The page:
Fade Out – Warren Skaaren


Episode 21 - Warren Skaaren's BATMAN with special guest author Alison Macor.

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9 responses to “Fade Out – Warren Skaaren

  1. Great episode. Interesting, informative and tragic. We can only image what else Mr Skaaren might have brought us.

    Thank you Alison Macor for shining a light on this man’s all to short life and career. Too often the contributions of some amazing people are lost to history simply because they get overlooked or overshadowed. It’s easy to find books and documentaries in Hollywood’s big names. They have the influence. (Much like Bob Kane)

    Mr Kelly, I’m in agreement with you over Top Gun. I’ve just never been a fan. I find it to be a dull movie with an unlikable lead character. I’ll watch Iron Eagle over Top Gun any day.

    I was at a sci-fi convention in Boston when I first heard the announcement that Michael Keaton would be playing Batman. I remember a man behind me shriek “Mr Mom!!! Is that a joke!?!” Fortunately for society that was the last and only time anyone questioned the casting of a Batman actor.
    Like you said, it’s hard for today’s audience to recognize just how impactful Batman was. Not just to us comic book nerds, but to filmgoers world wide. One of the biggest innovations was giving us Batman right at the start of the movie! It used to take until halfway through the movie before they’d get around to even becoming the hero. Sometimes we wouldn’t even get them in costume until the final act.

    1. Thanks Matt! In her book, Alison gets into specific scenes in BATMAN written by Skaaren, and it’s fun to consider how that movie was sort of pieced together from two distinct writers and how well it all fits together (or doesn’t, depending on your POV). I wonder, had he lived, if he would have been tapped to take a shot at RETURNS.

  2. Fascinating discussion! I will admit, despite being a huge Batman fan, I never knew much about Skarren. I don’t think I even knew he had died so young. I guess I just assumed he wasn’t involved in Returns because Hollywood tends to work that way, with folks who helped make a movie a success not on board for the sequel for one reason or another.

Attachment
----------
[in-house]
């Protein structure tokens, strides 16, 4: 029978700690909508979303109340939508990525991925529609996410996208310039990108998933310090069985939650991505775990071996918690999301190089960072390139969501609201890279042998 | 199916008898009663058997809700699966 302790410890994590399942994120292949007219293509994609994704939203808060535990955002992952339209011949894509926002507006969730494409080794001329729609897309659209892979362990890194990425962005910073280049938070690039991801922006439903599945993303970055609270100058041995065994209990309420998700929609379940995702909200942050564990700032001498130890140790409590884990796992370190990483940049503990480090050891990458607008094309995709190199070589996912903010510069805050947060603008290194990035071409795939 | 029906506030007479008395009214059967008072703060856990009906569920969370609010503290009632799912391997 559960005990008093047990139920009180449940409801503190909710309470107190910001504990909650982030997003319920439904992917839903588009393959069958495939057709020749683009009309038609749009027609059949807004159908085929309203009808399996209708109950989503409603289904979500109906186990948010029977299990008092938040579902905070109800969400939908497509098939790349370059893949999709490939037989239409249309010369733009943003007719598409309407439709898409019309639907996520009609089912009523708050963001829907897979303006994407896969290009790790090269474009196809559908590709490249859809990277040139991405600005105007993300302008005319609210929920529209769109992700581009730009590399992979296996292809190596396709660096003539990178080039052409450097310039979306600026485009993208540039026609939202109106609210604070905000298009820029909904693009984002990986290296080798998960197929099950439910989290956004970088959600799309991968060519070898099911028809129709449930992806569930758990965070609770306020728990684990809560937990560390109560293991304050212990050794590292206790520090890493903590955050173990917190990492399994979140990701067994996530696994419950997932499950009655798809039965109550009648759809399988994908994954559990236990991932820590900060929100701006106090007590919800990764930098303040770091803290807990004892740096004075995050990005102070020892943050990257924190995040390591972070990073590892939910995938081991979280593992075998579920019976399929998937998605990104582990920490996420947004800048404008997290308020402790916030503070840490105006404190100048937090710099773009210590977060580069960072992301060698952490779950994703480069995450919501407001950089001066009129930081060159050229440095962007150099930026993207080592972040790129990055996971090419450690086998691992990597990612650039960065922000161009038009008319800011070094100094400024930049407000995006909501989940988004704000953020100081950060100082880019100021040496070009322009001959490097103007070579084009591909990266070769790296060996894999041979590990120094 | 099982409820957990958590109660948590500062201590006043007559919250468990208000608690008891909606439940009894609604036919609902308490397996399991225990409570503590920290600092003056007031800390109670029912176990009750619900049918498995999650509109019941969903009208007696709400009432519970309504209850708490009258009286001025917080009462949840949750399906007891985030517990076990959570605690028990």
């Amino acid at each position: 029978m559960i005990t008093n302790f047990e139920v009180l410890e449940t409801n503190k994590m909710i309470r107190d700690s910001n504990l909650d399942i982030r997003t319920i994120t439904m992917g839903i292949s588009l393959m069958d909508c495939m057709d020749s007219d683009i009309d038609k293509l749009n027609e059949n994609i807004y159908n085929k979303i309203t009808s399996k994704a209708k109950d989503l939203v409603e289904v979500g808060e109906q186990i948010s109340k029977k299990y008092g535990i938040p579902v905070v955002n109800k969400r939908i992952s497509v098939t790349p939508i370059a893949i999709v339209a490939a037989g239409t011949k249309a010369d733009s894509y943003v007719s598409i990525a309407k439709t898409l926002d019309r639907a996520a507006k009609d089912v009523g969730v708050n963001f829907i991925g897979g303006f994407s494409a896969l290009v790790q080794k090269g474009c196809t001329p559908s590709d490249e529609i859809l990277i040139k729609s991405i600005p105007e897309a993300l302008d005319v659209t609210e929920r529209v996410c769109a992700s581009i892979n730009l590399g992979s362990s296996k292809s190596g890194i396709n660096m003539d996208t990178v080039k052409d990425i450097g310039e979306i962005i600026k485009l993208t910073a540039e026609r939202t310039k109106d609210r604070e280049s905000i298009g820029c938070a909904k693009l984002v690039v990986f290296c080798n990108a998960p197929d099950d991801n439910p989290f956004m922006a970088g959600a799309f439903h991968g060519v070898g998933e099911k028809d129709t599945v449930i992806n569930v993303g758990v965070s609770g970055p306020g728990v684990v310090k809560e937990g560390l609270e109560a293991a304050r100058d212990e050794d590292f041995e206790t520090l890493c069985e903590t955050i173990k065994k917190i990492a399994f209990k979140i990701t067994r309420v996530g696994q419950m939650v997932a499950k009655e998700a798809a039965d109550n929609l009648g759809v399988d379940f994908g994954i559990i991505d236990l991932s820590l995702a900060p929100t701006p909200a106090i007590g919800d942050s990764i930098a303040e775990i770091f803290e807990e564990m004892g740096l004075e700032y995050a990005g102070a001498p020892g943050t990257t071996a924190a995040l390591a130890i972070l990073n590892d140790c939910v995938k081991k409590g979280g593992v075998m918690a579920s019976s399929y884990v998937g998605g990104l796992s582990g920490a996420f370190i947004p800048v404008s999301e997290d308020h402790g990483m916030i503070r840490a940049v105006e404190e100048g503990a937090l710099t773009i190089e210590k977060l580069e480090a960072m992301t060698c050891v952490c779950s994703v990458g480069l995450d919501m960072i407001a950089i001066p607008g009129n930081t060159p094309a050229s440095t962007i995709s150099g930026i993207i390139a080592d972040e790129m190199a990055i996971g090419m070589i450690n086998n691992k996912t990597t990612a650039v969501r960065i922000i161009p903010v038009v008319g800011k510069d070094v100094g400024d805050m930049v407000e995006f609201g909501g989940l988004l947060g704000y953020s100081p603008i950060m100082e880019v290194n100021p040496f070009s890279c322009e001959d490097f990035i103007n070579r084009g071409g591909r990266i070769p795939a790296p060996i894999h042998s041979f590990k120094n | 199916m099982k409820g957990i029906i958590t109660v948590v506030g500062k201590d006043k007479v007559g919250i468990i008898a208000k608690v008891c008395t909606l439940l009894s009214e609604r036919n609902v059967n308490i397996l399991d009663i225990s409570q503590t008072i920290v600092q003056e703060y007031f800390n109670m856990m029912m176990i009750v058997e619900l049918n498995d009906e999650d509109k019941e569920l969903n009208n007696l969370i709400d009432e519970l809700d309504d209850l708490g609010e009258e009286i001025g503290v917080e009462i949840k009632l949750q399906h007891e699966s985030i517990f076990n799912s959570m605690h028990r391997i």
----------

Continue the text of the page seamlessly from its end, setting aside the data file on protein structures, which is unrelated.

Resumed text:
So sad that he didn’t get to see how impactful his films were, not just at the time, but for all time! I will have to check this book out!

    Oh, and I still have a box of Batman cereal, sealed in celophane, with a Batman bust bank attached!

  3. What an amazing episode! Ms.Macor was a fantastic guest, but Rob, this was one of the best shows you’ve hosted. You really bring these movies alive. For most of these Fade Outs, I kind of know the names, but it’s mostly movies I haven’t seen and you make me want to seek these movies out. For this one, I’ve seen almost all of Skaaren’s ghost written movies but had no idea of the person himself and his involvement!

    And I agree with yourself and Matt, that “kids today” just don’t understand the cultural impact Batman ’89 had. It was huge (HUGE) for us comic nerds but it also was so different, I want to say “moody”, compared to other movies around that time. It was like Hollywood finally said, “Let’s let the emo, cinema nerd make the movie he wants.” and public responded by saying, “This is amazing!”. That movie blew me away and the music was something that I hold dear to my heart to this day.

    As an aside about Bob Kane, I remember, at the time, reading Comics Scene magazine, they made a big deal of Kane’s involvement in the film. It almost made it sound like HE was the visionary behind anything Batman. Even at that age, I couldn’t understand how this grandpa was involved in the film! I guess half of comics is making the thing, and the other half is how well you can promote your involvement in the thing.

    Thanks for the “man behind the man” history of Skaaren. It makes me really want to pop on Batman again (for the umpteenth time) and enjoy it, knowing he had a major role in bringing it together. Thank you Rob and Ms.Macor for an amazing trip into this man’s movie history! Keep up the great work!

  4. Just wanted to say that I really enjoyed the episode.
    I knew nothing about Skaaren coming into it, so I learned quite a bit – and who better to talk about him than the person who literally wrote the book on the man. Needless to say, Macor was a great guest.
    Otherwise, I’ll just add that, yes: I very clearly recall what a huge thing the Batman movie was in 1989. I was 21 at the time, and I remember being amazed that so many ‘normies’ (whose sole experience of Batman would have been the ’60s TV show) had been infected by Batmania.

  5. Great episode as always, Rob, and Dr. Macor was an excellent guest. It was great to learn about Skarren; I’d never heard of him. My favorite part of all was Alison’s story of the screenwriter who buys ten copies of her books at a time and hands them out so people will understand the arbitration process. If you can’t get widespread recognition from the public, heartfelt appreciation from the people who truly know might be just as good.

    1. You know, I’m thinking everything that’s been said here about 1989 Batmania and the impact the film had. I don’t think I even fully grasped it at the time. It just seemed to me that everyone was finally talking about something interesting for once.

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